Cathie Anderson

Cathie Anderson: One-on-one marketing is in the cards

Published: Tuesday, Apr. 23, 2013 - 12:00 am | Page 1B
Last Modified: Tuesday, Apr. 23, 2013 - 7:50 am

Tom Hutchison will never have access to your name, your address or your phone number, but he's got your number if you shop at Raley's and use the Something Extra club card.

A lieutenant commander in the U.S. Navy Reserve, Hutchison has been the West Sacramento-based grocer's director of customer relationship management and analytics for just more than a year. He ran shopper analytics for the Brown-Forman conglomerate before a headhunter recruited him to Raley's.

His team takes the purchases of each Something Extra shopper, runs it through optimization engines and ranks up to six coupons that each individual shopper would value. You might well ask why all the data are being collected.

"The holy grail …" Hutchison said, "is one-on-one marketing."

Loyalty cards, by collecting oodles of data, provide a vehicle to get there, he said, and technological advances are coming that will transform the shopping experience: Shopping lists, linked to the loyalty card, will automatically populate based on purchase habits, and coupons will appear as needed.

Consumers will be able to press a button at the end of an online Tide commercial and automatically load a coupon right to their Something Extra card. And, new electronic programs will improve the shopping experience.

"You'll be able to say, 'Google, take me to Raley's and give me my shopping list,' and it will give you driving directions to the store," said Hutchison, demonstrating with a diagram on the white board behind his desk. "You'll park at the closest entrance. You'll come through this door and it will recalculate, and the traveling salesman algorithm will optimize your path through the store and … tell you the best way to get out."

Grant marshals 'Forces'

The nation's leading nonprofits accomplish their missions by sharing leadership with their volunteers, a practice that consultants Leslie R. Crutchfield and Heather McLeod Grant chronicle in their book "Forces for Good: The Six Practices of High-Impact Nonprofits."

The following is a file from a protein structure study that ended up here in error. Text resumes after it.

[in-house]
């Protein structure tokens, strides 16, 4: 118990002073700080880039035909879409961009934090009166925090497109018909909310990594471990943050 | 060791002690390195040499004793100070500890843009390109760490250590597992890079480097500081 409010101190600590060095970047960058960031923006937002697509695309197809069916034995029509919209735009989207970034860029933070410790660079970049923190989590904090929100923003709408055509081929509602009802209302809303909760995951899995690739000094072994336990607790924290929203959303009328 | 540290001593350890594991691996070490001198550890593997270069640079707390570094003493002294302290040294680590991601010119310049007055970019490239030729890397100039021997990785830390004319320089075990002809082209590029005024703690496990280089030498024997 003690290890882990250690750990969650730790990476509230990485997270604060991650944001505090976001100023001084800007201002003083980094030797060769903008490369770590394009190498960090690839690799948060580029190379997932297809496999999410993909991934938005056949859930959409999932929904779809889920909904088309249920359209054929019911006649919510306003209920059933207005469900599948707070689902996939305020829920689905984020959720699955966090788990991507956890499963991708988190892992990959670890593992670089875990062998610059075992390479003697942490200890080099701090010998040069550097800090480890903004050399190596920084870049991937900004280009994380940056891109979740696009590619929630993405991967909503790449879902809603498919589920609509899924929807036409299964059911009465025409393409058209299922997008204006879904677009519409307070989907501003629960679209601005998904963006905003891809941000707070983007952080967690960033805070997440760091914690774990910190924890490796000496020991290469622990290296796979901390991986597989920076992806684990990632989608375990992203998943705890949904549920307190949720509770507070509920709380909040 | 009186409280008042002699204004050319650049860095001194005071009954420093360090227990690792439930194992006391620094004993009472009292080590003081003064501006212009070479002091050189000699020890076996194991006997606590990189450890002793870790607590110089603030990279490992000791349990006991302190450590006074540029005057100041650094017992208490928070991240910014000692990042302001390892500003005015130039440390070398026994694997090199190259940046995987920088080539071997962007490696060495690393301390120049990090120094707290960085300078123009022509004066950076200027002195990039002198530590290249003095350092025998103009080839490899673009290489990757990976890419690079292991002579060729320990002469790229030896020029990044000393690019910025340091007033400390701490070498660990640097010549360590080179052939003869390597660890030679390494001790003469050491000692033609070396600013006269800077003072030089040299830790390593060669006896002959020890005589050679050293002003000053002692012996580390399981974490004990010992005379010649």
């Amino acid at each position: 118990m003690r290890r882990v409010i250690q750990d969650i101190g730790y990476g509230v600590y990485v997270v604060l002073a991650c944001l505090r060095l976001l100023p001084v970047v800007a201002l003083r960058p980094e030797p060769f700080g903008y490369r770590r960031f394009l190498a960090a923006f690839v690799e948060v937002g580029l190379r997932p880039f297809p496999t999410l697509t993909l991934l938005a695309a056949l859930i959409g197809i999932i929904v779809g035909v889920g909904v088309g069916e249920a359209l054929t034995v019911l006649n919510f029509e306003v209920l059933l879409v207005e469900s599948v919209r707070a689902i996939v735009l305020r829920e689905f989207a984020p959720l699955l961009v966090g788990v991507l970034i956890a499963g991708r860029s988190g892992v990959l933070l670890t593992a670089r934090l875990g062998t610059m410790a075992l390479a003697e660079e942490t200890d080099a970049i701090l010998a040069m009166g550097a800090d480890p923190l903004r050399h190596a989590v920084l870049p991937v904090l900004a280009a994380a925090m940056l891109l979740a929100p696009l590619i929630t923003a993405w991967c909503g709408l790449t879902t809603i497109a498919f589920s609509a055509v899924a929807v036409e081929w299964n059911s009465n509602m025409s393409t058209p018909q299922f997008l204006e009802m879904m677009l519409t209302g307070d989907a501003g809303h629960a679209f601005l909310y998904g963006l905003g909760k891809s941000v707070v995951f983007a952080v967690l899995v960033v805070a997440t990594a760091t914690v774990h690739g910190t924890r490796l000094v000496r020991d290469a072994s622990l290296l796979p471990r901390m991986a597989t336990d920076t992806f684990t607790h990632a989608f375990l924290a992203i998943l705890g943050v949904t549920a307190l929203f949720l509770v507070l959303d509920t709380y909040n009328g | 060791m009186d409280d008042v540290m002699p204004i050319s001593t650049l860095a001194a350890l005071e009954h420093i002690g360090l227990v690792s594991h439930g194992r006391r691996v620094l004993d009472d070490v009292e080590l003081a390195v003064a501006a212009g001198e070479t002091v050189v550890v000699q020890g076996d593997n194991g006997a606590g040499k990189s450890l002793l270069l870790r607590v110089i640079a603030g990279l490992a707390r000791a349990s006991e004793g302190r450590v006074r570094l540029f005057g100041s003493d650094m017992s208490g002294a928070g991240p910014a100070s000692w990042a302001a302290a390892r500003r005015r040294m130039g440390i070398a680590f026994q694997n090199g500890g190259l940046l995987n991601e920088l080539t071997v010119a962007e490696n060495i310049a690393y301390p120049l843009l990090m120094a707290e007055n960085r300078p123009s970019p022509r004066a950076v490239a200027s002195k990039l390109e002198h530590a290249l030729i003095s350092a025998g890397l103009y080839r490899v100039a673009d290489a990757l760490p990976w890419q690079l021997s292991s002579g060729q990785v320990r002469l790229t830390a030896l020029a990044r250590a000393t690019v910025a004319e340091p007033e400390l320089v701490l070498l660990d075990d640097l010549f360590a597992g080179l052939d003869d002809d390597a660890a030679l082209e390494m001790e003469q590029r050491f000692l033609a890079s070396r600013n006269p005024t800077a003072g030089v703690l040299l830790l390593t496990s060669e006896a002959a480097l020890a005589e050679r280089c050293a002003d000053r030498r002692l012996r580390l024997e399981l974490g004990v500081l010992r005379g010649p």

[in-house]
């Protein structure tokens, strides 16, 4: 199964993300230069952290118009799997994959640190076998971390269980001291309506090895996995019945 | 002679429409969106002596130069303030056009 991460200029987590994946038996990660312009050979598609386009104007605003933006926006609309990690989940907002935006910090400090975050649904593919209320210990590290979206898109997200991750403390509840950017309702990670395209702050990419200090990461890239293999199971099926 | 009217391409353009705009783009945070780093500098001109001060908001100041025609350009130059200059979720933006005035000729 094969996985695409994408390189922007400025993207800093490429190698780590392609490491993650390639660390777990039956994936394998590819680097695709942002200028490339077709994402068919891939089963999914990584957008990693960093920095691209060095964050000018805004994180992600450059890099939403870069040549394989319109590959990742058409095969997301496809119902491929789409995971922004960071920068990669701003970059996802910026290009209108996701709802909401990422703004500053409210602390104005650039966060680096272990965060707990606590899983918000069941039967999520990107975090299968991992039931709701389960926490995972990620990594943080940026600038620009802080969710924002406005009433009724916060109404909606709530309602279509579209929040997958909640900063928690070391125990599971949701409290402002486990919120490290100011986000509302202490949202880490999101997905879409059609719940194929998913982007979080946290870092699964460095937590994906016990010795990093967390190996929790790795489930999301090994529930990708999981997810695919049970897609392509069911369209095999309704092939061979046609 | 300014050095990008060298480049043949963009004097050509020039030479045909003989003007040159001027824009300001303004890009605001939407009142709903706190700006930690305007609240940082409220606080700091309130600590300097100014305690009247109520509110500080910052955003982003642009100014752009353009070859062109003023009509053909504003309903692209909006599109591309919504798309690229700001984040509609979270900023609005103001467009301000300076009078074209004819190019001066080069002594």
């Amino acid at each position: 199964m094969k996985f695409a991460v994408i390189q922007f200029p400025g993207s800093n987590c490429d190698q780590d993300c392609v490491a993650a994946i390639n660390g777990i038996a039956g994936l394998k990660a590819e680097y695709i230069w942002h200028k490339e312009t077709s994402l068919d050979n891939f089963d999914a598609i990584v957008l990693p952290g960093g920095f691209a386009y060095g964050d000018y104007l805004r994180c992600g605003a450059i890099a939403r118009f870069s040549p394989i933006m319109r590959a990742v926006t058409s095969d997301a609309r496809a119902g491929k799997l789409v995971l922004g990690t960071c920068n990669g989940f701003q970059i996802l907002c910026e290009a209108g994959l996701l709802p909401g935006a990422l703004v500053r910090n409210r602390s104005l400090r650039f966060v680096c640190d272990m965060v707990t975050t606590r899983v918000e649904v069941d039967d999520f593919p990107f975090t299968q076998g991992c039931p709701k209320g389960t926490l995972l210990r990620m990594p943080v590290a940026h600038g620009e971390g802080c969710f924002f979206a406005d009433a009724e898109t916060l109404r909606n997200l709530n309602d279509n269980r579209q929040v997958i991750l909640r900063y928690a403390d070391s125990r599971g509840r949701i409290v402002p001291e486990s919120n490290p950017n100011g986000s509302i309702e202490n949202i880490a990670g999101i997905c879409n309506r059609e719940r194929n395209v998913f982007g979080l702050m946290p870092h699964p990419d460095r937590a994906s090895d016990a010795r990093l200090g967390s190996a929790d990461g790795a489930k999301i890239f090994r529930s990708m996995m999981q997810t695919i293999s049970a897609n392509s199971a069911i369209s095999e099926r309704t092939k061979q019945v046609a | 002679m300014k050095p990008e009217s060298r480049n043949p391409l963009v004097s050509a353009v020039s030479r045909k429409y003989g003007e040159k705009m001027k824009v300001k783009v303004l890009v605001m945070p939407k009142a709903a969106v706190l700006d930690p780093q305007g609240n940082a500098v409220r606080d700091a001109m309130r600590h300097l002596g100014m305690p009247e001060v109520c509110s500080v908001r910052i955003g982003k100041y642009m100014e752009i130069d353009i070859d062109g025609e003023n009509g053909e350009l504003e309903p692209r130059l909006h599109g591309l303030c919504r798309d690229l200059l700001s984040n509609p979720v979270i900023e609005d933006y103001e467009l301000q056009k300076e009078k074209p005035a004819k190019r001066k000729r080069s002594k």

Grant will share all six practices on May 8 at The California Museum, 1020 O St., in Sacramento. Monday, in an interview, she spoke about the importance of nurturing nonprofit networks and inspiring volunteers, or evangelists as the authors call them.

"If you think about Habitat for Humanity, for example, they have more than 1 million volunteers for their cause," Grant said. "We know that building relationships and networks and engaging evangelists for your issues is a really important way that nonprofits can have more impact."

Grant and Crutchfield have updated their book to include a number of small nonprofits that also use the six practices. One of them is Meet Each Need with Dignity, an anti-poverty organization in the San Fernando Valley.

"Since the recession hit in 2008, applications to some MEND programs have increased 400 percent," Grant and Crutchfield wrote, "yet the organization has never had to wait-list a person for food, clothing or educational services. How does an organization with just 24 paid staff administer this vast offering of services without maxing out on its capacity? The answer is to share leadership – in this case, extending leadership out to its networks of evangelists and other local nonprofits."

Learn more about Grant's lecture from the Nonprofit Resource Center,

Giant Orange almost here

Richard Ameil said he and partner Dean Talbott will spend roughly $300,000 in all to open their Giant Orange burger stand at 1407 Howe Ave. by mid-May, a bit more than expected. "We had to redo all the wiring because all the booths are in different places," he said. "It's taken a little longer than expected, but it's going to come together real quick because all the furniture, all the appliances and the equipment are all in storage."

Ameil and Talbott lived in Sacramento for many years but moved down to Southern California and opened up the successful Grill-A-Burger restaurants there. They missed Sacramento, though, and have returned. Ameil said hiring will begin in a couple of weeks.

Call The Bee's Cathie Anderson, (916) 321-1193. Follow him on Twitter @cathiea_sacbee.

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